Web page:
Cultivated potato (Solanum tuberosum L.), a vegetatively propagated autotetraploid, has been bred for distinct market classes including fresh market, pigmented, and processing varieties. Breeding efforts have relied on phenotypic selection of populations developed from intra- and inter-market class crosses and introgressions of wild and cultivated Solanum relatives. To retrospectively explore the effects of potato breeding at the genome level, we used 8,303 single nucleotide polymorphism markers to genotype a 250 line diversity panel composed of wild species, genetic stocks, and cultivated potato lines with release dates ranging from 1857 to 2011. Population structure analysis revealed four subpopulations within the panel, with cultivated potato lines grouping together and separate from wild Species and genetic Stocks. With pairwise kinship estimates clear separation between potato market classes was observed. Modern breeding efforts have scarcely changed the percentage of heterozygous loci or the frequency of homozygous, single dose, and duplex loci on a genome-level, despite concerted efforts by breeders. In contrast, clear selection in less than 50 years of breeding was observed for alleles in biosynthetic pathways important for market class-specific traits such as pigmentation and carbohydrate composition. While improvement and diversification for distinct market classes was observed through whole genome analysis of historic and current potato lines, an increased rate of gain from selection will be required to meet growing global food demands and challenges due to climate change. Understanding the genetic basis of diversification and trait improvement will allow for more rapid genome-guided improvement of potato in future breeding efforts.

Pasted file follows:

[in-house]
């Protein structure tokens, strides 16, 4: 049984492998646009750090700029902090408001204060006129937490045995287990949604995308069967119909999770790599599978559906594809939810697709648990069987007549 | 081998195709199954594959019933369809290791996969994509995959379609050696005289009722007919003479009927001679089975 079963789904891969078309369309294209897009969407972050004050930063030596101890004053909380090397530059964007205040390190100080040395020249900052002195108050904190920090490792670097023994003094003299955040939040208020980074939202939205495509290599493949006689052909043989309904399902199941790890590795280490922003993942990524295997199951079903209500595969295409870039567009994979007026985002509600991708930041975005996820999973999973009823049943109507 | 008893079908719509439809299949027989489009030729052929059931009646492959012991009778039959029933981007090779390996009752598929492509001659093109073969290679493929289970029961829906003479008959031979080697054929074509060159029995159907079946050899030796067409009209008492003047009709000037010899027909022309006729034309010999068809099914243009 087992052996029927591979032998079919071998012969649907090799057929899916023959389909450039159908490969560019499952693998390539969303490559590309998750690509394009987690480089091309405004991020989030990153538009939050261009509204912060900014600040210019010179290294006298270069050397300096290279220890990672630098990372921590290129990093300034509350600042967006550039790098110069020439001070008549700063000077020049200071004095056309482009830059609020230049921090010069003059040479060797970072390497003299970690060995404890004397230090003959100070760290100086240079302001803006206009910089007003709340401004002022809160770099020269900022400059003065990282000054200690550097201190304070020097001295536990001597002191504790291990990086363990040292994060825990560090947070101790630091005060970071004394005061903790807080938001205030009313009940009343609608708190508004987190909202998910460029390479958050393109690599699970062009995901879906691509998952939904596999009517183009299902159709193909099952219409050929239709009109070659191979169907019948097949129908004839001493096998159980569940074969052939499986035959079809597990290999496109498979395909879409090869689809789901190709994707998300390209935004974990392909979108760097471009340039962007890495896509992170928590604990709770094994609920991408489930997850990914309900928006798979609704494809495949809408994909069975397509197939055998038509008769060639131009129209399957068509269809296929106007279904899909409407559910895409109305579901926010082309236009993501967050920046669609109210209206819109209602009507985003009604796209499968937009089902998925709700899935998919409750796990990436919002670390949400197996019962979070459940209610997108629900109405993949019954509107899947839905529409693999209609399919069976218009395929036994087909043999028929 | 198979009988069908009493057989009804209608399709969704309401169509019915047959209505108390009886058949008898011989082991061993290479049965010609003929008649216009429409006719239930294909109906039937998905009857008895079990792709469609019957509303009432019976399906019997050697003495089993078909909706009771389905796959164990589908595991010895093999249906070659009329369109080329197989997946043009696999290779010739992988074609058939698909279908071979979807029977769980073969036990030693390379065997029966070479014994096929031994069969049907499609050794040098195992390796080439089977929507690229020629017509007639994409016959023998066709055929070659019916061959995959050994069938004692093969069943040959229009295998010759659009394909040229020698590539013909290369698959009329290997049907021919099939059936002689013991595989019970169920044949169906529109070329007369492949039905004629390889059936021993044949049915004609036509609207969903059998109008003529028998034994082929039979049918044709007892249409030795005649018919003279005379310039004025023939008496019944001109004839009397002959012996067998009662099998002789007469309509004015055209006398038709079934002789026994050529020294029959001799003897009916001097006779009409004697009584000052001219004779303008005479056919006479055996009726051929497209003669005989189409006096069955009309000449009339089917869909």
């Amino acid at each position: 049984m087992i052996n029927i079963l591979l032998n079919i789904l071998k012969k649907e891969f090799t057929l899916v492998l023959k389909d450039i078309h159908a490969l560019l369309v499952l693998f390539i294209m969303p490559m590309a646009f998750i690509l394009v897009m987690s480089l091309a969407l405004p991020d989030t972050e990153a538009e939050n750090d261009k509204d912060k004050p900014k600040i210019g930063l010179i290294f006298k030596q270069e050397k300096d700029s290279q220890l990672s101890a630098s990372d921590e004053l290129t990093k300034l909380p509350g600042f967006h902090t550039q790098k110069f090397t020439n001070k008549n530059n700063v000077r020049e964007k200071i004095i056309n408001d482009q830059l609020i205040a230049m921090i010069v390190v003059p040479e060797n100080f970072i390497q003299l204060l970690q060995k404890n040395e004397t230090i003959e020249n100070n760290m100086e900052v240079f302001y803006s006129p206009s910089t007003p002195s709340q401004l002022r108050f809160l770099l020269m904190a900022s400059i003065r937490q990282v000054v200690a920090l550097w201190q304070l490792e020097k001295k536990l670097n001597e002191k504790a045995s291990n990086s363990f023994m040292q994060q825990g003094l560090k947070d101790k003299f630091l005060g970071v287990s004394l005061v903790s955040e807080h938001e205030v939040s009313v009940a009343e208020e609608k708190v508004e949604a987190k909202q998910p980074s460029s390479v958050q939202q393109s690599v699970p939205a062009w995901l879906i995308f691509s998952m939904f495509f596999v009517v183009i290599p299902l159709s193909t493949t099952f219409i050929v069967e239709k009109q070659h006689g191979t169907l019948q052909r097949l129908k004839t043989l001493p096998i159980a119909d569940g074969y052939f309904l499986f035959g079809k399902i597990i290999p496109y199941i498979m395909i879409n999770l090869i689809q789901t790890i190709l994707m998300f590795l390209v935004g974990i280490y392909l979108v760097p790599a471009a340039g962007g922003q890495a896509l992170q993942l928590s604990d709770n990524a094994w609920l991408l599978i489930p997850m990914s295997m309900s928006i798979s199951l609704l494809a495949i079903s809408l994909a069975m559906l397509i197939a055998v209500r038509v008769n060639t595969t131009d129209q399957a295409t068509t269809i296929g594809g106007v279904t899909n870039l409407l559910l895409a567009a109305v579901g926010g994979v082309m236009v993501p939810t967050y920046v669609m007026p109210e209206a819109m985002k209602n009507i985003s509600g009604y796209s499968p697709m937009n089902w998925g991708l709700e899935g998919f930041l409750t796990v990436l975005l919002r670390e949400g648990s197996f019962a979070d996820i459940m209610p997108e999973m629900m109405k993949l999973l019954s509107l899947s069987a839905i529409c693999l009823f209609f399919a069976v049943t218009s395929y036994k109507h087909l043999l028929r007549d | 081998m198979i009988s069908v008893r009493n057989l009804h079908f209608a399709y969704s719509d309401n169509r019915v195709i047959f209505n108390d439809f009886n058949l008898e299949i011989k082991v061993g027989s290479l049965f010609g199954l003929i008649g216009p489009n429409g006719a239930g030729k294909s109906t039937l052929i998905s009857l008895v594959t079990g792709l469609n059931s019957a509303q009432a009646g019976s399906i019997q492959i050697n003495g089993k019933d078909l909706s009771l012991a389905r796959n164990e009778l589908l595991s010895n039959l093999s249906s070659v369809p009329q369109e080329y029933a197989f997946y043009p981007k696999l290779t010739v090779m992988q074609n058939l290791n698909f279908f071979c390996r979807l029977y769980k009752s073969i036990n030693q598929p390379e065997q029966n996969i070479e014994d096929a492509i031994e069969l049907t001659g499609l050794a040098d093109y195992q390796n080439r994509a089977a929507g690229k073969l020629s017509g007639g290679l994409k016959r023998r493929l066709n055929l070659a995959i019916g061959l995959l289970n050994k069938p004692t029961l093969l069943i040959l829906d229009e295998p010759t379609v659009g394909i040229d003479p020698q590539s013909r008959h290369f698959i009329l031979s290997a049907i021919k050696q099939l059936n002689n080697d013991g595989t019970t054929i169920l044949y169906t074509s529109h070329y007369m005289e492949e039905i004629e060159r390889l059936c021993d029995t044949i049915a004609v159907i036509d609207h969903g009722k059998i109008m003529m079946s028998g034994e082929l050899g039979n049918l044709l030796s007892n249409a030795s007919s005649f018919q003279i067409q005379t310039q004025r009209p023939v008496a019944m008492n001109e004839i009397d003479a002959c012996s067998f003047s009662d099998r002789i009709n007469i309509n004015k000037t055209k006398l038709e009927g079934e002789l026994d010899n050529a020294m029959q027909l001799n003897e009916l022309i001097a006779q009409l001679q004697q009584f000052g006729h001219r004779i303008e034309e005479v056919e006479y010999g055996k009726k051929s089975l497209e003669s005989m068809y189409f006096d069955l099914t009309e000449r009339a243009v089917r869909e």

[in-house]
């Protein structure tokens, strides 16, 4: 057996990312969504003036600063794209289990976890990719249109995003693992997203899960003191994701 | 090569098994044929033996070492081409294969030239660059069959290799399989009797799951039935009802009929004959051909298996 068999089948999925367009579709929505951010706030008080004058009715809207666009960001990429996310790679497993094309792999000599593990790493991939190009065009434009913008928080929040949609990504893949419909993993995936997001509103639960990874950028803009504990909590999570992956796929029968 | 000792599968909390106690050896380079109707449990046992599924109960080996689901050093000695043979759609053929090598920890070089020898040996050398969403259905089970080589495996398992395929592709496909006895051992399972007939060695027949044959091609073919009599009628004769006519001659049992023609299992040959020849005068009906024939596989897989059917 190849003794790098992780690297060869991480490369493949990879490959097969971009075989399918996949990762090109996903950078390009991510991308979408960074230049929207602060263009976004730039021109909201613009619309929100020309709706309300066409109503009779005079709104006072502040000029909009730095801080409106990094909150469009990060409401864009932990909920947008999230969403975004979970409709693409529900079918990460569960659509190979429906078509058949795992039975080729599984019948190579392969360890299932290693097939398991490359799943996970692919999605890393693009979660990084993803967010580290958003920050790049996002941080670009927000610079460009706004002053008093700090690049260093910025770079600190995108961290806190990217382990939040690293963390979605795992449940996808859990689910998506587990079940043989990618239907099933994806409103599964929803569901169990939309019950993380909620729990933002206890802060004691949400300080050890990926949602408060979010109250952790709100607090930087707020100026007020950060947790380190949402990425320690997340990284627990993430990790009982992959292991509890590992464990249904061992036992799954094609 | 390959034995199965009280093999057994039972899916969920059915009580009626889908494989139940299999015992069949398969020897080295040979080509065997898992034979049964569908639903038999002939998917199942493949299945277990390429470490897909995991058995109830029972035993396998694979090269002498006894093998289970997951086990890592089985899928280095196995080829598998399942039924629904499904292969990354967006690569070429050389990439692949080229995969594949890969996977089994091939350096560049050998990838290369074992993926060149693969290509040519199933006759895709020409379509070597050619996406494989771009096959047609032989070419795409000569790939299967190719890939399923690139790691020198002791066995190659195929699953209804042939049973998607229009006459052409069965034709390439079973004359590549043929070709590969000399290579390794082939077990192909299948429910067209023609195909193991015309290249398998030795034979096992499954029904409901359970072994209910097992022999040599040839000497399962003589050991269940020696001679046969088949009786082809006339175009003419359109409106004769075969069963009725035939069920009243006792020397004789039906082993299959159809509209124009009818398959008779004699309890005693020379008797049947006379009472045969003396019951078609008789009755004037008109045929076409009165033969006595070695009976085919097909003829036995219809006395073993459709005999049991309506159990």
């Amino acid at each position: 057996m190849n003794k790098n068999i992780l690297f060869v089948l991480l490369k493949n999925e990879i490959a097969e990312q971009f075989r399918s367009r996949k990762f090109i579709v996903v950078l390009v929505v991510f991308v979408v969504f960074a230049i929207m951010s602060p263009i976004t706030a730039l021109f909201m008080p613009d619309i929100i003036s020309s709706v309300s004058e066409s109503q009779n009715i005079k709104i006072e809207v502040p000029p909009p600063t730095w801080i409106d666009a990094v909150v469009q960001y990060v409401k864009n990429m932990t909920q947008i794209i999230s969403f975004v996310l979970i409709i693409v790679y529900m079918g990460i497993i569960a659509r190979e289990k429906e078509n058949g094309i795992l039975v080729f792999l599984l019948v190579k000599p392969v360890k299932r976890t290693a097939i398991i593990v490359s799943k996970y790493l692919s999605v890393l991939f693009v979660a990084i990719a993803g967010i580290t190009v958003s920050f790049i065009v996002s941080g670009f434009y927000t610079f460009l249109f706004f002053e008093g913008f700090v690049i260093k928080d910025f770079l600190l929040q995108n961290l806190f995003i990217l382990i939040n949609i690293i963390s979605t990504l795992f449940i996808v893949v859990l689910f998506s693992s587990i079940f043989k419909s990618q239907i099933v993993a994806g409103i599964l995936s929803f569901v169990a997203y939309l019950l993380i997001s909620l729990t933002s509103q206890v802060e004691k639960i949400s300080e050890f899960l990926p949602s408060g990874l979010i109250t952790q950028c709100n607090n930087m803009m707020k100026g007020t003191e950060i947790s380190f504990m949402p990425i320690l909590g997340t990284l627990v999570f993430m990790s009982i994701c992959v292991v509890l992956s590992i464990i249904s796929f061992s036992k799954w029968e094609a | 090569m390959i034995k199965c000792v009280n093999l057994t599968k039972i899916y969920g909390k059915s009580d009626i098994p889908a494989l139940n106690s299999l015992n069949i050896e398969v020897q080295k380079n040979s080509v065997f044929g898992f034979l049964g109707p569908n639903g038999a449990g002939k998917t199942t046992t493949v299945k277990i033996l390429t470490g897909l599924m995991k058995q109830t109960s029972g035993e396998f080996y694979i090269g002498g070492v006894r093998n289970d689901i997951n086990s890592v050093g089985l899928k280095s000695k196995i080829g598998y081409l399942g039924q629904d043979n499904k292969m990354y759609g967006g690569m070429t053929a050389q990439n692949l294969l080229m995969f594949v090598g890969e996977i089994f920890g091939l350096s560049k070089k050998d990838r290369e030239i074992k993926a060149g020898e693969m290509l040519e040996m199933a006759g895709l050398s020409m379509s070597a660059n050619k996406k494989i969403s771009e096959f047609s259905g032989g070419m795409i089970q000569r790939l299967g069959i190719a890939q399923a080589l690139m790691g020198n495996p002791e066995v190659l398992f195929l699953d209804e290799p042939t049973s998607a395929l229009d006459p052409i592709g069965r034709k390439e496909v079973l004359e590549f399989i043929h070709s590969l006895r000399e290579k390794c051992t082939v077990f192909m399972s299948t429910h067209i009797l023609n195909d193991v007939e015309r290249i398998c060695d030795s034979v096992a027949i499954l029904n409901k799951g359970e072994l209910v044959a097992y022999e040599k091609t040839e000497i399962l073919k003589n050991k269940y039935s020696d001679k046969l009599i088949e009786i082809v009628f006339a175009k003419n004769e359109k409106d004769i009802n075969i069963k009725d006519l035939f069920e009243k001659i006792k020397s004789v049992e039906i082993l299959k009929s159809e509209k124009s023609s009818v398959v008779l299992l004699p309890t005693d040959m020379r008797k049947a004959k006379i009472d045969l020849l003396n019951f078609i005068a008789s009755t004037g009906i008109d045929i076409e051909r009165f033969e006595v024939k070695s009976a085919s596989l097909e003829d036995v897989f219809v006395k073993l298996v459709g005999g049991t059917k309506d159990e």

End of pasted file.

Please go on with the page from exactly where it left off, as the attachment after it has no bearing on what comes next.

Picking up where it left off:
- Received January 10, 2013.
- Accepted April 8, 2013.
- Copyright © 2013 Author et al.
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